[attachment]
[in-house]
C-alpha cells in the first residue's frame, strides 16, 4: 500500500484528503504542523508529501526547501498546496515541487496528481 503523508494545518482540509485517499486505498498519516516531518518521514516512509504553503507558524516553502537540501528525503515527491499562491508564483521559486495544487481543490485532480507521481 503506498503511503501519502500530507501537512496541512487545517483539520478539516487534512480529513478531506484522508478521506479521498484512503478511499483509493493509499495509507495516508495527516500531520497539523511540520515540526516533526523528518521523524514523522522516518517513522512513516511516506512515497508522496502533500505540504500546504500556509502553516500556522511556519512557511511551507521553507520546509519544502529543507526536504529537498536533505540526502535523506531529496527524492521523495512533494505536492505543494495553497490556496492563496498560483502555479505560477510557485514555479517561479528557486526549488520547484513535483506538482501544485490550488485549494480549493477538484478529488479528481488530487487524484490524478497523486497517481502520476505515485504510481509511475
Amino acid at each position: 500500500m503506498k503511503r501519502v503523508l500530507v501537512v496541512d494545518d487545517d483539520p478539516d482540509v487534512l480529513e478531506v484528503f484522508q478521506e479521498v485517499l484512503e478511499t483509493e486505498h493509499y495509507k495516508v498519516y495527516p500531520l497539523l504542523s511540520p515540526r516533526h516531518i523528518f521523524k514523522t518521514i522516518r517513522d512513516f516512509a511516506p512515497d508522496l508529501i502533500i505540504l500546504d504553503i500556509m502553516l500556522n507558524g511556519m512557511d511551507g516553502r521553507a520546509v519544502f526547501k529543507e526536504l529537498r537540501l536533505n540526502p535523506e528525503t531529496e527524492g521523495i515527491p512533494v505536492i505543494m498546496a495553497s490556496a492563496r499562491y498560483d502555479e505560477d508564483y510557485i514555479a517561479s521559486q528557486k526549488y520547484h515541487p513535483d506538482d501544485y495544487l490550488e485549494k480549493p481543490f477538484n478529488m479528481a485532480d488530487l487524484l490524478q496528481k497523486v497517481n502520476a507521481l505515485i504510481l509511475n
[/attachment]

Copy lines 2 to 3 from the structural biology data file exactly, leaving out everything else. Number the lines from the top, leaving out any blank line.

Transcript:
C-alpha cells in the first residue's frame, strides 16, 4: 500500500484528503504542523508529501526547501498546496515541487496528481 503523508494545518482540509485517499486505498498519516516531518518521514516512509504553503507558524516553502537540501528525503515527491499562491508564483521559486495544487481543490485532480507521481 503506498503511503501519502500530507501537512496541512487545517483539520478539516487534512480529513478531506484522508478521506479521498484512503478511499483509493493509499495509507495516508495527516500531520497539523511540520515540526516533526523528518521523524514523522522516518517513522512513516511516506512515497508522496502533500505540504500546504500556509502553516500556522511556519512557511511551507521553507520546509519544502529543507526536504529537498536533505540526502535523506531529496527524492521523495512533494505536492505543494495553497490556496492563496498560483502555479505560477510557485514555479517561479528557486526549488520547484513535483506538482501544485490550488485549494480549493477538484478529488479528481488530487487524484490524478497523486497517481502520476505515485504510481509511475
Amino acid at each position: 500500500m503506498k503511503r501519502v503523508l500530507v501537512v496541512d494545518d487545517d483539520p478539516d482540509v487534512l480529513e478531506v484528503f484522508q478521506e479521498v485517499l484512503e478511499t483509493e486505498h493509499y495509507k495516508v498519516y495527516p500531520l497539523l504542523s511540520p515540526r516533526h516531518i523528518f521523524k514523522t518521514i522516518r517513522d512513516f516512509a511516506p512515497d508522496l508529501i502533500i505540504l500546504d504553503i500556509m502553516l500556522n507558524g511556519m512557511d511551507g516553502r521553507a520546509v519544502f526547501k529543507e526536504l529537498r537540501l536533505n540526502p535523506e528525503t531529496e527524492g521523495i515527491p512533494v505536492i505543494m498546496a495553497s490556496a492563496r499562491y498560483d502555479e505560477d508564483y510557485i514555479a517561479s521559486q528557486k526549488y520547484h515541487p513535483d506538482d501544485y495544487l490550488e485549494k480549493p481543490f477538484n478529488m479528481a485532480d488530487l487524484l490524478q496528481k497523486v497517481n502520476a507521481l505515485i504510481l509511475n